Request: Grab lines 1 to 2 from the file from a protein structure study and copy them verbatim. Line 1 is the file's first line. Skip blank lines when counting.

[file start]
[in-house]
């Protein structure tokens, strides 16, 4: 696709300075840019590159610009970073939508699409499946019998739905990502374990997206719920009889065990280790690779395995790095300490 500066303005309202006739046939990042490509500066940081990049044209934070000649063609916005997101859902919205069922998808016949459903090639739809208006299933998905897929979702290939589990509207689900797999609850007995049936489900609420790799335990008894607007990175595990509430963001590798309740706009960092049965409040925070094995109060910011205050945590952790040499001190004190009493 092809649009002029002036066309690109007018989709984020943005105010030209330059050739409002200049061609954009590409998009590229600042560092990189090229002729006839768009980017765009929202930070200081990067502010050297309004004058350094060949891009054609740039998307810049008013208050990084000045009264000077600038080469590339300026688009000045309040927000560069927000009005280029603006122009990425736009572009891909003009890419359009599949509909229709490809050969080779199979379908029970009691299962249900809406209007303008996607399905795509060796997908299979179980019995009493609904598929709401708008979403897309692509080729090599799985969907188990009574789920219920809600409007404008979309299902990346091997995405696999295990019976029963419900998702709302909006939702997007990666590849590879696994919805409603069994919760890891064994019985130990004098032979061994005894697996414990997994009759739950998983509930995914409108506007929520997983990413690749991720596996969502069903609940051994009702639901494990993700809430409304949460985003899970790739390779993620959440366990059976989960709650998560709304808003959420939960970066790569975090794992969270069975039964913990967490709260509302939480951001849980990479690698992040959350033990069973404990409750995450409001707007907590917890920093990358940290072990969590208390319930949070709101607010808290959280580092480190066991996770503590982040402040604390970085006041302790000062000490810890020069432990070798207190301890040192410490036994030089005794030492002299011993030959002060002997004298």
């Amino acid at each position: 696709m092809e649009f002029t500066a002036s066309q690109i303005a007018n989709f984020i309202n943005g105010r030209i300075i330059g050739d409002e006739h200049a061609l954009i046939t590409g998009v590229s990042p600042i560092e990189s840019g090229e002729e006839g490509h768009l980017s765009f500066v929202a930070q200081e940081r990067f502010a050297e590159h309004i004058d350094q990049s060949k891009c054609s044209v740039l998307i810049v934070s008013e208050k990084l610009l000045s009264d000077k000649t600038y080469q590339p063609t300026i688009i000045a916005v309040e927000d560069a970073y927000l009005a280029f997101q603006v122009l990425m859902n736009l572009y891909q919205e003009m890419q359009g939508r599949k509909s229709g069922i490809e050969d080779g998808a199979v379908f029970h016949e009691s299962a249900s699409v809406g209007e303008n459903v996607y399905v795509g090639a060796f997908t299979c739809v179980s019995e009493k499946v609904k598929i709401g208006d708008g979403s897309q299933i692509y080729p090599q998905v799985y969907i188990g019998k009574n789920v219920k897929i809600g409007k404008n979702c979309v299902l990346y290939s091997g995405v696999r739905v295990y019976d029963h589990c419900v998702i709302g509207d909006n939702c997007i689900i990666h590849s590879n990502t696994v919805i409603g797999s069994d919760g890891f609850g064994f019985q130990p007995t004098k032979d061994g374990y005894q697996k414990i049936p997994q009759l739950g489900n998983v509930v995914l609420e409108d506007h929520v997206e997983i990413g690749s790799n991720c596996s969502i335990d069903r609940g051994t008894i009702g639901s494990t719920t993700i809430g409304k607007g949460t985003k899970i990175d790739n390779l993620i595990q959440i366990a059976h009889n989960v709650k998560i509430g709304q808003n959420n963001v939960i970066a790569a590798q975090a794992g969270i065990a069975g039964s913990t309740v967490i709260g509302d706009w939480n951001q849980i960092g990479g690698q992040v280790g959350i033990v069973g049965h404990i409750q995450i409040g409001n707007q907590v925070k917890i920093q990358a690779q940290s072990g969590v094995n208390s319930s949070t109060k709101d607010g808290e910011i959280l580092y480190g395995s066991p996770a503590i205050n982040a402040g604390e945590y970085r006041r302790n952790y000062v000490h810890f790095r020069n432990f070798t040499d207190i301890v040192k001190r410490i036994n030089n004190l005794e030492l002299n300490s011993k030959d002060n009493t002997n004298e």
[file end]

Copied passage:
[in-house]
């Protein structure tokens, strides 16, 4: 696709300075840019590159610009970073939508699409499946019998739905990502374990997206719920009889065990280790690779395995790095300490 500066303005309202006739046939990042490509500066940081990049044209934070000649063609916005997101859902919205069922998808016949459903090639739809208006299933998905897929979702290939589990509207689900797999609850007995049936489900609420790799335990008894607007990175595990509430963001590798309740706009960092049965409040925070094995109060910011205050945590952790040499001190004190009493 092809649009002029002036066309690109007018989709984020943005105010030209330059050739409002200049061609954009590409998009590229600042560092990189090229002729006839768009980017765009929202930070200081990067502010050297309004004058350094060949891009054609740039998307810049008013208050990084000045009264000077600038080469590339300026688009000045309040927000560069927000009005280029603006122009990425736009572009891909003009890419359009599949509909229709490809050969080779199979379908029970009691299962249900809406209007303008996607399905795509060796997908299979179980019995009493609904598929709401708008979403897309692509080729090599799985969907188990009574789920219920809600409007404008979309299902990346091997995405696999295990019976029963419900998702709302909006939702997007990666590849590879696994919805409603069994919760890891064994019985130990004098032979061994005894697996414990997994009759739950998983509930995914409108506007929520997983990413690749991720596996969502069903609940051994009702639901494990993700809430409304949460985003899970790739390779993620959440366990059976989960709650998560709304808003959420939960970066790569975090794992969270069975039964913990967490709260509302939480951001849980990479690698992040959350033990069973404990409750995450409001707007907590917890920093990358940290072990969590208390319930949070709101607010808290959280580092480190066991996770503590982040402040604390970085006041302790000062000490810890020069432990070798207190301890040192410490036994030089005794030492002299011993030959002060002997004298």